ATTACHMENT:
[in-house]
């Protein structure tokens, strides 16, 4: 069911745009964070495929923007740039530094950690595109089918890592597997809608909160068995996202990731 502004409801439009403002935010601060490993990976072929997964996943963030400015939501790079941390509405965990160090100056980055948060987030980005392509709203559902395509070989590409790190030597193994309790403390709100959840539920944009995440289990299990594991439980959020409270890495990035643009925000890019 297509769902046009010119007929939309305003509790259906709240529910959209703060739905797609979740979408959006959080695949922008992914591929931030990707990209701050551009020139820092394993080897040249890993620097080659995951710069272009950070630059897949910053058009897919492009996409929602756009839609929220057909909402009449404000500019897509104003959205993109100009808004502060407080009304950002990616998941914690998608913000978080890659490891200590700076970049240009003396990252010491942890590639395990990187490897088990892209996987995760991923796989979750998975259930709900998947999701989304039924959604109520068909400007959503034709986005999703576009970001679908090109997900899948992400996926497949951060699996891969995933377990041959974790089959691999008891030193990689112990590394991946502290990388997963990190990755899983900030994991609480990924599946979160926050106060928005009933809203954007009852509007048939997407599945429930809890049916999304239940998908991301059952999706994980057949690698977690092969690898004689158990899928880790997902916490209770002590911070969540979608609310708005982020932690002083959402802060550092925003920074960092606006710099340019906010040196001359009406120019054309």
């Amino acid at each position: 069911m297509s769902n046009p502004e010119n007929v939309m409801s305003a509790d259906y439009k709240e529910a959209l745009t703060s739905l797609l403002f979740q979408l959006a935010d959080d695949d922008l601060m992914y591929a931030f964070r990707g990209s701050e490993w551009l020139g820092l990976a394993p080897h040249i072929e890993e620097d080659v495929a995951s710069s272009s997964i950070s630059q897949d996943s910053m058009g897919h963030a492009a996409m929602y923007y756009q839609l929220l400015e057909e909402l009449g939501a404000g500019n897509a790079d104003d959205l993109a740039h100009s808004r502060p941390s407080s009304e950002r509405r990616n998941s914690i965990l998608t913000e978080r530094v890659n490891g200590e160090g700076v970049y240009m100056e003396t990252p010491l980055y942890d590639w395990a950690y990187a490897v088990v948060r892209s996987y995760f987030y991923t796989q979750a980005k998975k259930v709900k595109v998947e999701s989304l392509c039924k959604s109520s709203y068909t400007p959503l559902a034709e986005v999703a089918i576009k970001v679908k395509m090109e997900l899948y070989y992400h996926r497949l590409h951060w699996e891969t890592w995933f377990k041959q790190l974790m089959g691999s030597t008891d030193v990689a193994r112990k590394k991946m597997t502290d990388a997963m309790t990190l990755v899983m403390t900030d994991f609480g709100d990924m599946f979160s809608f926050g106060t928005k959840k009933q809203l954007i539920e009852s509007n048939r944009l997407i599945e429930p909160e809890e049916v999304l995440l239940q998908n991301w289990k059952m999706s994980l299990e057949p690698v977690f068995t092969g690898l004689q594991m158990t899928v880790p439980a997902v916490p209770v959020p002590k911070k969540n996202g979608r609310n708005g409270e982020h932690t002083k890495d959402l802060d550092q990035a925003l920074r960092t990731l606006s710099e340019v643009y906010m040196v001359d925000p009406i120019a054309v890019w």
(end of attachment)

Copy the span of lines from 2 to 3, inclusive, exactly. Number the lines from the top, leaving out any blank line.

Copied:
């Protein structure tokens, strides 16, 4: 069911745009964070495929923007740039530094950690595109089918890592597997809608909160068995996202990731 502004409801439009403002935010601060490993990976072929997964996943963030400015939501790079941390509405965990160090100056980055948060987030980005392509709203559902395509070989590409790190030597193994309790403390709100959840539920944009995440289990299990594991439980959020409270890495990035643009925000890019 297509769902046009010119007929939309305003509790259906709240529910959209703060739905797609979740979408959006959080695949922008992914591929931030990707990209701050551009020139820092394993080897040249890993620097080659995951710069272009950070630059897949910053058009897919492009996409929602756009839609929220057909909402009449404000500019897509104003959205993109100009808004502060407080009304950002990616998941914690998608913000978080890659490891200590700076970049240009003396990252010491942890590639395990990187490897088990892209996987995760991923796989979750998975259930709900998947999701989304039924959604109520068909400007959503034709986005999703576009970001679908090109997900899948992400996926497949951060699996891969995933377990041959974790089959691999008891030193990689112990590394991946502290990388997963990190990755899983900030994991609480990924599946979160926050106060928005009933809203954007009852509007048939997407599945429930809890049916999304239940998908991301059952999706994980057949690698977690092969690898004689158990899928880790997902916490209770002590911070969540979608609310708005982020932690002083959402802060550092925003920074960092606006710099340019906010040196001359009406120019054309």
């Amino acid at each position: 069911m297509s769902n046009p502004e010119n007929v939309m409801s305003a509790d259906y439009k709240e529910a959209l745009t703060s739905l797609l403002f979740q979408l959006a935010d959080d695949d922008l601060m992914y591929a931030f964070r990707g990209s701050e490993w551009l020139g820092l990976a394993p080897h040249i072929e890993e620097d080659v495929a995951s710069s272009s997964i950070s630059q897949d996943s910053m058009g897919h963030a492009a996409m929602y923007y756009q839609l929220l400015e057909e909402l009449g939501a404000g500019n897509a790079d104003d959205l993109a740039h100009s808004r502060p941390s407080s009304e950002r509405r990616n998941s914690i965990l998608t913000e978080r530094v890659n490891g200590e160090g700076v970049y240009m100056e003396t990252p010491l980055y942890d590639w395990a950690y990187a490897v088990v948060r892209s996987y995760f987030y991923t796989q979750a980005k998975k259930v709900k595109v998947e999701s989304l392509c039924k959604s109520s709203y068909t400007p959503l559902a034709e986005v999703a089918i576009k970001v679908k395509m090109e997900l899948y070989y992400h996926r497949l590409h951060w699996e891969t890592w995933f377990k041959q790190l974790m089959g691999s030597t008891d030193v990689a193994r112990k590394k991946m597997t502290d990388a997963m309790t990190l990755v899983m403390t900030d994991f609480g709100d990924m599946f979160s809608f926050g106060t928005k959840k009933q809203l954007i539920e009852s509007n048939r944009l997407i599945e429930p909160e809890e049916v999304l995440l239940q998908n991301w289990k059952m999706s994980l299990e057949p690698v977690f068995t092969g690898l004689q594991m158990t899928v880790p439980a997902v916490p209770v959020p002590k911070k969540n996202g979608r609310n708005g409270e982020h932690t002083k890495d959402l802060d550092q990035a925003l920074r960092t990731l606006s710099e340019v643009y906010m040196v001359d925000p009406i120019a054309v890019w």